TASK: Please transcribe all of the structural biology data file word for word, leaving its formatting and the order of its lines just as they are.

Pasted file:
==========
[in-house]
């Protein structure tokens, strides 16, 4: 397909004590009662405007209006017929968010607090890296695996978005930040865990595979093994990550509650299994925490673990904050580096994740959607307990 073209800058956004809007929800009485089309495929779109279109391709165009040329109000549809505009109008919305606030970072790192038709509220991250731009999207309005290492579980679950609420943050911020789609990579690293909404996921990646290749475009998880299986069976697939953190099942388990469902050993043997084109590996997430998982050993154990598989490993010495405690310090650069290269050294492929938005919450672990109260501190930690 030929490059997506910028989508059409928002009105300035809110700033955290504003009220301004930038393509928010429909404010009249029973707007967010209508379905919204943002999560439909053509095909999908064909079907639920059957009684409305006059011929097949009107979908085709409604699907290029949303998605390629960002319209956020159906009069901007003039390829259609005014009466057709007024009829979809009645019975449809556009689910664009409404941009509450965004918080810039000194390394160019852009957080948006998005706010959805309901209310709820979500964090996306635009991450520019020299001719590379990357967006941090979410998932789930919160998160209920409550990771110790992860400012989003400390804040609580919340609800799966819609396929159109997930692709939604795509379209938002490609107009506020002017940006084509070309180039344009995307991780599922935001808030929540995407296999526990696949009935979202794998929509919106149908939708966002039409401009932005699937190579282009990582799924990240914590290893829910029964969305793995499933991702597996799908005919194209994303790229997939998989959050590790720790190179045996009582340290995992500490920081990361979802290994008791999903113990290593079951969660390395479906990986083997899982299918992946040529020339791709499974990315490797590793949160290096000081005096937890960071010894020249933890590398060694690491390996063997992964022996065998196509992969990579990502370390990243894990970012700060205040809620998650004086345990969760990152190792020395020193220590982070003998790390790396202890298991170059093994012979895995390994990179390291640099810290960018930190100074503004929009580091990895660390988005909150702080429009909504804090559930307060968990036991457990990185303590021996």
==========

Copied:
[in-house]
């Protein structure tokens, strides 16, 4: 397909004590009662405007209006017929968010607090890296695996978005930040865990595979093994990550509650299994925490673990904050580096994740959607307990 073209800058956004809007929800009485089309495929779109279109391709165009040329109000549809505009109008919305606030970072790192038709509220991250731009999207309005290492579980679950609420943050911020789609990579690293909404996921990646290749475009998880299986069976697939953190099942388990469902050993043997084109590996997430998982050993154990598989490993010495405690310090650069290269050294492929938005919450672990109260501190930690 030929490059997506910028989508059409928002009105300035809110700033955290504003009220301004930038393509928010429909404010009249029973707007967010209508379905919204943002999560439909053509095909999908064909079907639920059957009684409305006059011929097949009107979908085709409604699907290029949303998605390629960002319209956020159906009069901007003039390829259609005014009466057709007024009829979809009645019975449809556009689910664009409404941009509450965004918080810039000194390394160019852009957080948006998005706010959805309901209310709820979500964090996306635009991450520019020299001719590379990357967006941090979410998932789930919160998160209920409550990771110790992860400012989003400390804040609580919340609800799966819609396929159109997930692709939604795509379209938002490609107009506020002017940006084509070309180039344009995307991780599922935001808030929540995407296999526990696949009935979202794998929509919106149908939708966002039409401009932005699937190579282009990582799924990240914590290893829910029964969305793995499933991702597996799908005919194209994303790229997939998989959050590790720790190179045996009582340290995992500490920081990361979802290994008791999903113990290593079951969660390395479906990986083997899982299918992946040529020339791709499974990315490797590793949160290096000081005096937890960071010894020249933890590398060694690491390996063997992964022996065998196509992969990579990502370390990243894990970012700060205040809620998650004086345990969760990152190792020395020193220590982070003998790390790396202890298991170059093994012979895995390994990179390291640099810290960018930190100074503004929009580091990895660390988005909150702080429009909504804090559930307060968990036991457990990185303590021996």